Beating the Bismarck drum
15 Aug 2011
RYAN VREDE writes that Bismarck du Plessis’ cameo against Australia further underlined the fact that Peter de Villiers is undermining his World Cup campaign through his unwavering faith in John Smit.
A fortnight ago De Villiers was non-committal when asked for a response on his preferred hooker at the global showpiece, stumbling through a rebuttal about ‘horses for courses’ and being ‘blessed to have two of the world best’ in the position. However, it is an open secret that, if fit, Smit will start for the main pool matches and in the play-off stages. Reports from Port Elizabeth suggest that Du Plessis will start against the All Blacks, but his performance there will not alter De Villiers’ views on Smit.
De Villiers believes that in the context of the squad he will choose, one that features the bulk of the 2007 champions, Smit is the correct choice as captain. He cannot, however, build a water-tight defence for his selection of Smit ahead of Du Plessis for pure rugby reasons.
On the evidence of the last three Tri-Nations matches, Smit remains a competent Test hooker, but I don’t share De Villiers’ view that his leadership ability is so crucial to their cause that it should render Du Plessis’ claims for the starting berth null and void.
This is not an original criticism, but one that demands revisiting off the back of Du Plessis’ dynamic and powerful 30 minutes on Saturday, which included a couple of gainline-busting carries and breakdown turnovers, neither of which Smit managed in the preceding 50 minutes.
Smit, in his 2007 autobiography acknowledged that he was an inferior athlete to Du Plessis, but countered by adding that he gets the often unnoticed disciplines of hooker play done – ruck cleans, solid scrummaging, strong defence and the like. However, the game has evolved since then, and while it still requires a hooker adept in those facets of play, it also demands one who shares a similar skill set to the loose trio. Du Plessis is the embodiment of such a player, and illustrated this once again (he did so for the Sharks in Super Rugby as well) in Durban.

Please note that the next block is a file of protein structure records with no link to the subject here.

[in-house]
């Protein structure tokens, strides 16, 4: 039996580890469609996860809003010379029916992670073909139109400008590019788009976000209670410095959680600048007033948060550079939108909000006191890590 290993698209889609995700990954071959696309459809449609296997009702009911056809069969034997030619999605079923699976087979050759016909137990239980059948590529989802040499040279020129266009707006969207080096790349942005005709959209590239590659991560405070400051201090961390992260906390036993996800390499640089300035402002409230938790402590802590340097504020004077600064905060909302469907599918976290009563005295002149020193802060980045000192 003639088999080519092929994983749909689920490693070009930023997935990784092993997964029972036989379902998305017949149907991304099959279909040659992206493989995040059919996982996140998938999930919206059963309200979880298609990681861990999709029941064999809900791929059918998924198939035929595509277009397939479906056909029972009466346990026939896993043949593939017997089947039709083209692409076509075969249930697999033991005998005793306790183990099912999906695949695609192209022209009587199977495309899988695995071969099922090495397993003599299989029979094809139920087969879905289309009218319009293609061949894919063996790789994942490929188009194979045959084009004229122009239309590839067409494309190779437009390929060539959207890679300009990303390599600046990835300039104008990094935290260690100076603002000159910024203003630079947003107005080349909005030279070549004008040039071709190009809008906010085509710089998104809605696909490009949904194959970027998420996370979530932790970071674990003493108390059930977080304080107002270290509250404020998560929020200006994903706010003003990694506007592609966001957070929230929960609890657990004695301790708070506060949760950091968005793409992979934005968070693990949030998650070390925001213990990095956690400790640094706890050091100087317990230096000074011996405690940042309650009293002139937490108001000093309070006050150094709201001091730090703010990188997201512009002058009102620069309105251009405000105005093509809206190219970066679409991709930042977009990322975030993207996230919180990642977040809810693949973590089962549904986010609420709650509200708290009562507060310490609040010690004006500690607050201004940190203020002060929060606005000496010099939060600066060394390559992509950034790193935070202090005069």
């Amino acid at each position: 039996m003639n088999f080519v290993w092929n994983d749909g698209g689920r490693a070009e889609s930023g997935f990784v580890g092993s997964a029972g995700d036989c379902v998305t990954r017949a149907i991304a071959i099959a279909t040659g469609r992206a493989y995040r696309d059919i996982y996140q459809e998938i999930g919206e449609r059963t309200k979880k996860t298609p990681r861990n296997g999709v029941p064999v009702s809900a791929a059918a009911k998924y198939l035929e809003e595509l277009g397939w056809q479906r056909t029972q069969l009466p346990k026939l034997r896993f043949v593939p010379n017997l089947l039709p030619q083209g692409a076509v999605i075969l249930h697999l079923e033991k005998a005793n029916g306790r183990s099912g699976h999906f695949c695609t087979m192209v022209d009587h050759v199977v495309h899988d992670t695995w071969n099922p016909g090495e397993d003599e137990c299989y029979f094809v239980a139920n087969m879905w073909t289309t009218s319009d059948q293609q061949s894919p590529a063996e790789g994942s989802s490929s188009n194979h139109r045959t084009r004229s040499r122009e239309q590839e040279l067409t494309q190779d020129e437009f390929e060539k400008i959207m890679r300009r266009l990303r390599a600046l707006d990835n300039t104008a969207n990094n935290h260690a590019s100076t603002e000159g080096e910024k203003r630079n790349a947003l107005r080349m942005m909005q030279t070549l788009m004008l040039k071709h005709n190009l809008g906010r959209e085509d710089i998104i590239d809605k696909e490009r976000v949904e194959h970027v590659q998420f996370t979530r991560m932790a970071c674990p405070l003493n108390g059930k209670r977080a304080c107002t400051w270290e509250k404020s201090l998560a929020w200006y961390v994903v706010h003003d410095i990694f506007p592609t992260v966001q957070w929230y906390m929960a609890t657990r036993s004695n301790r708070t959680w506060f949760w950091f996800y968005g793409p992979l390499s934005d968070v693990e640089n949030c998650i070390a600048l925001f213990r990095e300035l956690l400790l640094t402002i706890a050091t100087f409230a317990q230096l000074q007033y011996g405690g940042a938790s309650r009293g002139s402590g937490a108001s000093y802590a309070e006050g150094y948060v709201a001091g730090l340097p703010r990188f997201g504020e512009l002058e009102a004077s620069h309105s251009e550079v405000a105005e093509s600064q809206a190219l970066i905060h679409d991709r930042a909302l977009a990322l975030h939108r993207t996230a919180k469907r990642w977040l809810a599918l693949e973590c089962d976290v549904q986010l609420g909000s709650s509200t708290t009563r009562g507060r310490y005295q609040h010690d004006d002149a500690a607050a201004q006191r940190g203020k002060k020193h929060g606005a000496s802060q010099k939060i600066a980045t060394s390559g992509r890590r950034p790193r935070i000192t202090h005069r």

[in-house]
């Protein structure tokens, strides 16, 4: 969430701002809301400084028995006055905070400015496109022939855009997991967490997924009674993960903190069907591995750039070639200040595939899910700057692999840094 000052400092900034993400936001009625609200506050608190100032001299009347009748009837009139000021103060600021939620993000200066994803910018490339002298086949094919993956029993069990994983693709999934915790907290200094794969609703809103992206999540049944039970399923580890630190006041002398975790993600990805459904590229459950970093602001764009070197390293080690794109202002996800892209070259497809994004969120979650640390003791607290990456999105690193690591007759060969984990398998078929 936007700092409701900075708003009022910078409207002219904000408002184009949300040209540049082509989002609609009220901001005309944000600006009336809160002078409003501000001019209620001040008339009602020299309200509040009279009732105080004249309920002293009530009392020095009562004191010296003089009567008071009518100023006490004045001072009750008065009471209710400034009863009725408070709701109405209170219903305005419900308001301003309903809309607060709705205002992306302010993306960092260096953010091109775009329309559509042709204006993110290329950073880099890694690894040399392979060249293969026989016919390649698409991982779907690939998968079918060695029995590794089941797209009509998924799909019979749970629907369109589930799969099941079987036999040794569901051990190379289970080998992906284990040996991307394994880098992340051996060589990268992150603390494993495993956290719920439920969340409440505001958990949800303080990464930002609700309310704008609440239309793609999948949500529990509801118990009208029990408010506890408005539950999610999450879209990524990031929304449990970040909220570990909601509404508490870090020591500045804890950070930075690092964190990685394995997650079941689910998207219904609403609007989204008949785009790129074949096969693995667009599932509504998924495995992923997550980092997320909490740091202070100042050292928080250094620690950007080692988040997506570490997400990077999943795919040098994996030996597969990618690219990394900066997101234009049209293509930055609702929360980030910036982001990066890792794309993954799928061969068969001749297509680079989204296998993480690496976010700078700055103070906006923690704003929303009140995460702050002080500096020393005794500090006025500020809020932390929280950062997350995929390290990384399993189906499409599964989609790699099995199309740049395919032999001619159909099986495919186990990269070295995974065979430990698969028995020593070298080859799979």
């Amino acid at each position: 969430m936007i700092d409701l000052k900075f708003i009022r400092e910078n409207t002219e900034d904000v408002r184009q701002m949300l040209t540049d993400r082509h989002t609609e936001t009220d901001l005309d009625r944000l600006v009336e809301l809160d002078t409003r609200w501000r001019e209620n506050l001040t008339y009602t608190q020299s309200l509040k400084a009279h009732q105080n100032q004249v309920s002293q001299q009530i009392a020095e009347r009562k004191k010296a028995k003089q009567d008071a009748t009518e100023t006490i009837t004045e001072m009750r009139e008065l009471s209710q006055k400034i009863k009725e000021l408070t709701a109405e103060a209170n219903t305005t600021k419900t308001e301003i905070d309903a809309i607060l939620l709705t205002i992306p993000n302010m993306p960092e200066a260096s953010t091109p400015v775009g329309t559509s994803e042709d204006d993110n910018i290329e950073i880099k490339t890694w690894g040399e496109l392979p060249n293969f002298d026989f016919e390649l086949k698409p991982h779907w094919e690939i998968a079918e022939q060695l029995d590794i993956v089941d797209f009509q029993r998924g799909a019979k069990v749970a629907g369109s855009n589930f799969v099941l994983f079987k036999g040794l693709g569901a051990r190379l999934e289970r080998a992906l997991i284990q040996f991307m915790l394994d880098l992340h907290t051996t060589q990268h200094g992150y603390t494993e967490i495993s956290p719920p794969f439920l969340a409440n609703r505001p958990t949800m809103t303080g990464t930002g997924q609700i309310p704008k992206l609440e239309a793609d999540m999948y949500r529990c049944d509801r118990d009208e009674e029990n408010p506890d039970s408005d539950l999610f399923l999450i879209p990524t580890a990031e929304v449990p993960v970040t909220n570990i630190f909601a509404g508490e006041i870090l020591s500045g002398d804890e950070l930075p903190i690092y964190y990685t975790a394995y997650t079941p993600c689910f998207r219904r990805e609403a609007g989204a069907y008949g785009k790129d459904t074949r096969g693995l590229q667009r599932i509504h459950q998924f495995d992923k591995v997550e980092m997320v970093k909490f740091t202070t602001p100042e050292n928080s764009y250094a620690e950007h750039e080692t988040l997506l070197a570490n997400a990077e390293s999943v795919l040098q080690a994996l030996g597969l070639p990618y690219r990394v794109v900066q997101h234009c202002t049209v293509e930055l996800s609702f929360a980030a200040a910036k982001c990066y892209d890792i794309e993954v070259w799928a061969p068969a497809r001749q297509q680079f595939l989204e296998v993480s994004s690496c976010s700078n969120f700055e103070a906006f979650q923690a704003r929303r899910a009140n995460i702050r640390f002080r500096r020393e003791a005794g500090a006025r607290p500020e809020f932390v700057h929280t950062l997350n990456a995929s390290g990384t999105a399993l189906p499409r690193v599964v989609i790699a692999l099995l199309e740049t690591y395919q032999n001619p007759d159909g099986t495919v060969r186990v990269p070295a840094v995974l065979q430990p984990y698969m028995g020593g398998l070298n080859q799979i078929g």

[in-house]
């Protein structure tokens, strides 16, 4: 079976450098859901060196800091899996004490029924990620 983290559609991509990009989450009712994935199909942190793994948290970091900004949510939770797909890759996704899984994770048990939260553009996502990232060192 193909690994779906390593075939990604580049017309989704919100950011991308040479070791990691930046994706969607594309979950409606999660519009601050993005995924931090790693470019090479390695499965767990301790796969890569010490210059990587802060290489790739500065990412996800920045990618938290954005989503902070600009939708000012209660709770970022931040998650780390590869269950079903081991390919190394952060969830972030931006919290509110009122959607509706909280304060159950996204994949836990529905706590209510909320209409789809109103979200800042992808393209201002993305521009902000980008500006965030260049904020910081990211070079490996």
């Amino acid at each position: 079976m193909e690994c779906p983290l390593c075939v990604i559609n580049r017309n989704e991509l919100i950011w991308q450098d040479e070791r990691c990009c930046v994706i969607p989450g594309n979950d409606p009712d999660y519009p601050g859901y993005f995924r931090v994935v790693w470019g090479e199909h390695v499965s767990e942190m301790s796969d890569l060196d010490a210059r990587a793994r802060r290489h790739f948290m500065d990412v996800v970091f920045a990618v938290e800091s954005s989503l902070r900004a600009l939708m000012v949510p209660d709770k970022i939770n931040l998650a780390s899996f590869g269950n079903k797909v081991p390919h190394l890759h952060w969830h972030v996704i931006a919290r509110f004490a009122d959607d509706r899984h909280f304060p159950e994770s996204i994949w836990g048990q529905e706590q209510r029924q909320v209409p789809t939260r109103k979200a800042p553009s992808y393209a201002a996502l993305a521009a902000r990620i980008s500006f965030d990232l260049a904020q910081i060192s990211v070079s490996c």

Yet he will have to be content with the role of impact player at the World Cup. This is ludicrous, but is a situation that will not alter because De Villiers’ ego won’t allow him to concede that he has made an error by backing Smit, when he should have cut him loose after the Lions tour in 2009. Indeed, such is his faith in Smit’s on-field value as captain that he reneged on his stated belief that he is not a prop, deploying him in at tighthead with calamitous results in the Kings Park clash. He would later say that their GPS information indicated that starting tighthead Jannie du Plessis was fatigued, but this excuse is exposed as a poor one when you consider he brought Du Plessis back on when Smit was consistently bossed at scrum time.
If that was a foretaste of how De Villiers will accommodate Smit when Bismarck du Plessis is introduced, there is much to be concerned about. Furthermore, using Smit as an impact player is futile because he doesn’t possess the technical qualities to be effective in this role. Considering this, the astute course of action would be to omit Smit from the World Cup squad altogether. But nobody has ever accused De Villiers of being astute.
The sense I get from reading and listening to the comments of some of the media is that it would be the brave call to make. I disagree – it is the logical one, and Du Plessis will continue to reinforce that assertion every time he comes off the wood.
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